Tabla player Ronan Skillen from Ancient Agents who're running a crowdfunding campaignOur Round Corners mini-interviews situate artists outside their given media. MICK RAUBENHEIMER chats with keeper of splendorous time, Ronan Skillen, about art, angles, and Ancient Agents.

When did you first identify as a creative artist?

I had a very creative upbringing and was fortunate to come through 13 years of Waldorf education in Germany. 50% of everyday schooling was some sort of creative endeavour, so the choices were endless. I generally gravitated towards music and was absorbed and transfixed by musicians from an early age. For 16 years I played classical music as a French horn player and then transitioned from that very rigid academic training into the world of free improvisation, first with didgeridoo and then tabla. This was at a point where I emigrated from Europe to SA and where I realised that I could identify with music as a way of life. I was 21 years old.

Outside of your medium, what branch of art most stimulates you?

I’m fascinated by film and visual art. Especially geometry in nature, there’s a specifically potent balance there. The correlation between nature and music plays a big part in my musical inspiration.

Which artist/s in said discipline have significantly inspired you, and why?

Aged 12, Shakti (with John McLaughlin, Zakir Hussain, Vikku Vinayakram, L. Shankar) had a huge impact on me, and still does, to this day. Their interpretation of fusing east and west with such virtuosity, without ever digressing from their spiritual and musical lineage, is what makes that collaboration so immense.
Trilok Gurtu’s wide palette of fusing percussion in almost any genre across the globe, has inspired me to believe that rhythm is what bridges cultures and connects people the world over. Habib Koité, Tinariwen, Toumani Diabate and Fatoumata Diawara from Mali, have inspired a melodic sense of rhythm for me. Mali’s rich musical culture is one of the most fascinating African regions that I’d love to visit someday.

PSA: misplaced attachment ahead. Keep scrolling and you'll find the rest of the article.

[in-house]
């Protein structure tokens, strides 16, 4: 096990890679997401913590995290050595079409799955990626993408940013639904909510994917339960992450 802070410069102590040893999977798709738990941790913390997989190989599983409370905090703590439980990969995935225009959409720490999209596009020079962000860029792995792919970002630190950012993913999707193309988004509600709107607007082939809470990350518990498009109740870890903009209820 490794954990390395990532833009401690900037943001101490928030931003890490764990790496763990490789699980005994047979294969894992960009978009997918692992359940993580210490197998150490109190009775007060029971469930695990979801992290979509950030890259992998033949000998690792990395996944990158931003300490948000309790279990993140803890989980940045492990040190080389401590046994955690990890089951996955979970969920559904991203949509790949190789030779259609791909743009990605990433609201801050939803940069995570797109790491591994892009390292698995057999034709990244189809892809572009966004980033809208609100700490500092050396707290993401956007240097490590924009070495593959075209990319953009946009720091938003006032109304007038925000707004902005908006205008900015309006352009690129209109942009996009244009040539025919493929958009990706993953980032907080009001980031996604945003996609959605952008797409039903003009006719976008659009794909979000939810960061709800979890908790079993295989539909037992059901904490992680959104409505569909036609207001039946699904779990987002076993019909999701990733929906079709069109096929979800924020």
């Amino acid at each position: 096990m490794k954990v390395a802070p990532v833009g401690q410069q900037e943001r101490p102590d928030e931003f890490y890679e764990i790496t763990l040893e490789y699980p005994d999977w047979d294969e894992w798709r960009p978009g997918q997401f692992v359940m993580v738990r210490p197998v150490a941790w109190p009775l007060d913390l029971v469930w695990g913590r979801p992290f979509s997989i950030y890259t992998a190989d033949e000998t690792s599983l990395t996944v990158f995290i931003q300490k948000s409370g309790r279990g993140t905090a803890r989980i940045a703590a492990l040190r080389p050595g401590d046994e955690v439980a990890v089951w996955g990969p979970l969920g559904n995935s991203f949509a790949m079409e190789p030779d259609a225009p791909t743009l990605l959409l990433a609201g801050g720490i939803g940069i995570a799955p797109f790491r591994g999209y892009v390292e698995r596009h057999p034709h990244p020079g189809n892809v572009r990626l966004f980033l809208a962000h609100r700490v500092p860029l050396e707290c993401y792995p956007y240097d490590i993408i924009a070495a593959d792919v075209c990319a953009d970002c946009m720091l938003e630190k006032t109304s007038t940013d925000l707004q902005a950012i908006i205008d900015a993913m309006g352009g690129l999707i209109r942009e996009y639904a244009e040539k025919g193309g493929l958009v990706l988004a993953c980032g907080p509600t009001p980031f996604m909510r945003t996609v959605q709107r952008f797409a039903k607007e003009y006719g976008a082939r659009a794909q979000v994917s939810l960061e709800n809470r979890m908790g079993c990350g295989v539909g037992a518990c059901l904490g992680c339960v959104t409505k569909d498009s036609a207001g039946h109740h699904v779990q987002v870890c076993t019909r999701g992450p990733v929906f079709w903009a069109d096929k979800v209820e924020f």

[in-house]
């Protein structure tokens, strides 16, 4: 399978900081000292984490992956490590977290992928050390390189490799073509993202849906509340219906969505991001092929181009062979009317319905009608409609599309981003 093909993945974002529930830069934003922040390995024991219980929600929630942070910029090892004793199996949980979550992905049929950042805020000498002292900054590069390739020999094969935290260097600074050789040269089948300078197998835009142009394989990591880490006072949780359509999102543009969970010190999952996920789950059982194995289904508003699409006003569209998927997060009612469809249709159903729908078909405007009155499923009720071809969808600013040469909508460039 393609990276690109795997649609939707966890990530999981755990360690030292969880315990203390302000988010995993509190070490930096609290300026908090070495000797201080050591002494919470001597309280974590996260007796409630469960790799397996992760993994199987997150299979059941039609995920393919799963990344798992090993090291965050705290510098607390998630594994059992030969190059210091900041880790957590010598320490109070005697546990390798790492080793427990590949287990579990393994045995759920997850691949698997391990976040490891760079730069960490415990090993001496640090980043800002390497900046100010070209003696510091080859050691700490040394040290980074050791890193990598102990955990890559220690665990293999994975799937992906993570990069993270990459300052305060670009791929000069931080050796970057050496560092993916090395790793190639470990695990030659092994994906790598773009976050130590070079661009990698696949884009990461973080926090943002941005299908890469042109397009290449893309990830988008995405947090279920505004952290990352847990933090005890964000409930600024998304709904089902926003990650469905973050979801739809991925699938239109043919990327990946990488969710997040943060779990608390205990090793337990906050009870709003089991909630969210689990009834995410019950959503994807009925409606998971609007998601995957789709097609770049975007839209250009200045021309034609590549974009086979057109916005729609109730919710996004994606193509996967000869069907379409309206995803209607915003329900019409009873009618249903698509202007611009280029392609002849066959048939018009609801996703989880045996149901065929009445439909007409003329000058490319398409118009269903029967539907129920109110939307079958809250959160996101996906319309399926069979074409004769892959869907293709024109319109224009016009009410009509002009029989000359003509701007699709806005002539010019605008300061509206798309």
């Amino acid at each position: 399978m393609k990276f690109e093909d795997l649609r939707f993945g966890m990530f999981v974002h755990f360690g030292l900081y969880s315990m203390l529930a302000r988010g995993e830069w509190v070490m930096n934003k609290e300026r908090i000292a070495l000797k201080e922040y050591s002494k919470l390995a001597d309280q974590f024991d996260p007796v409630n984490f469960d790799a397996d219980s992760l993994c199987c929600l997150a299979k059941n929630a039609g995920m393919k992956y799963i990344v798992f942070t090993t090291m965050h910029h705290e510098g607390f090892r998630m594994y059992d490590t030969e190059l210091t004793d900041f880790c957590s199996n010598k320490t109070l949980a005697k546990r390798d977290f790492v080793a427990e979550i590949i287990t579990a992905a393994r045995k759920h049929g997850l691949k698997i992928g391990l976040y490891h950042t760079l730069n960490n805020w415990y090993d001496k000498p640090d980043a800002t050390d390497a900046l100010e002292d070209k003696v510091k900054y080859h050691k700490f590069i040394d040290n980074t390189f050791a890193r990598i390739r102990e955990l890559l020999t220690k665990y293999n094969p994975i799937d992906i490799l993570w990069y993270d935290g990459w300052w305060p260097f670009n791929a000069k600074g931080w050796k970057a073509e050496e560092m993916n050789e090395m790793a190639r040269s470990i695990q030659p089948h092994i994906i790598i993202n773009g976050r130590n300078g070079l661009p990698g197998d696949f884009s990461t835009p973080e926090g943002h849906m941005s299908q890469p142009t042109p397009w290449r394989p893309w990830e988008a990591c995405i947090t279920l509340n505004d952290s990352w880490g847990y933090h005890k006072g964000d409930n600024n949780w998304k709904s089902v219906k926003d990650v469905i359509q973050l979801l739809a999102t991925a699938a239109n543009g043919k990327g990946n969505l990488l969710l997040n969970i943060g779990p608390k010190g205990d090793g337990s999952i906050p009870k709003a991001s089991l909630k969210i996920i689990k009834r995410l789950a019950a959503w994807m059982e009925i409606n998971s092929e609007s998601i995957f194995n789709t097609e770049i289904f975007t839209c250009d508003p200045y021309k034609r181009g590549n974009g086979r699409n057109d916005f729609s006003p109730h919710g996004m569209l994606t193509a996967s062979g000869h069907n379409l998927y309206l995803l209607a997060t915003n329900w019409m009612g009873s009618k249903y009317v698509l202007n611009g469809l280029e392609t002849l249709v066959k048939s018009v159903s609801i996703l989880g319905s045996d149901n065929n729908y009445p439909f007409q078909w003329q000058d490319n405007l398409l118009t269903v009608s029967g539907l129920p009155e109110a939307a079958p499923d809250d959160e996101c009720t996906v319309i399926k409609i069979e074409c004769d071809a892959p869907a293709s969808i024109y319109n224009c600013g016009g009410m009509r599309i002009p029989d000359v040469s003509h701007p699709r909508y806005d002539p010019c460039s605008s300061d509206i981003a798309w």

Nik Bärtsch’s Ronin, as well as Don Li from Switzerland, have inspired me over the last 6 years, with a conceptual approach to rhythm. A zen meditation practice with groove as the centre. Minimal means for maximal effect.

What, to you, is art’s most important function?

Coming back to the earlier question, there’s an artist I love by the name of Andy Goldsworthy. He uses nature as a medium to portray the concept of art from inception to completion and ultimately to its own destruction.
As a whole, that idea fascinates me, because it illustrates how art is in nothing and everything, and it’s entirely up to everyone’s individual perception and interpretation to engage with whatever is revealed, or not. In many ways music is miraculous, and possibly one of the most mysterious art forms because it can only be perceived through feeling and hearing. The fact that we’ve managed to create ways for music to be experienced on such a broad and incredibly diverse level is as amazing as the medium itself. But on the whole I think that the importance of art is to reveal or provide a vehicle through which life can be experienced from a higher consciousness, and assist in illustrating the mystery we are all part of.

Local South African creatives (in any medium) that currently excite you?

Kyle Shepherd, Shane Cooper, Reza Khota, Guy Buttery, Azah, Tlale Makhene, Intone, Schalk Joubert, Carlo Mombelli, Rootspring Music, Inner Circle Entertainment, Moreira Chonguica, Mark Fransman.

What specific work – be it in literature, music, or visual art – do you return to again and again, and why?

Silence, listening, mountain walks, music practice, because it’s where I learn the most.

Any current project you’re unveiling/wrapping up?
There’s an exciting new project for which we’re currently running a crowdfunding campaign. Ancient Agents – featuring Reza Khota, Schalk Joubert, myself and Fredrik Gille (Sweden).
We will be launching our debut album in Cape Town on 16 September, 2017.
Check out the campaign and all the great perks:

Who: Ronan Skillen
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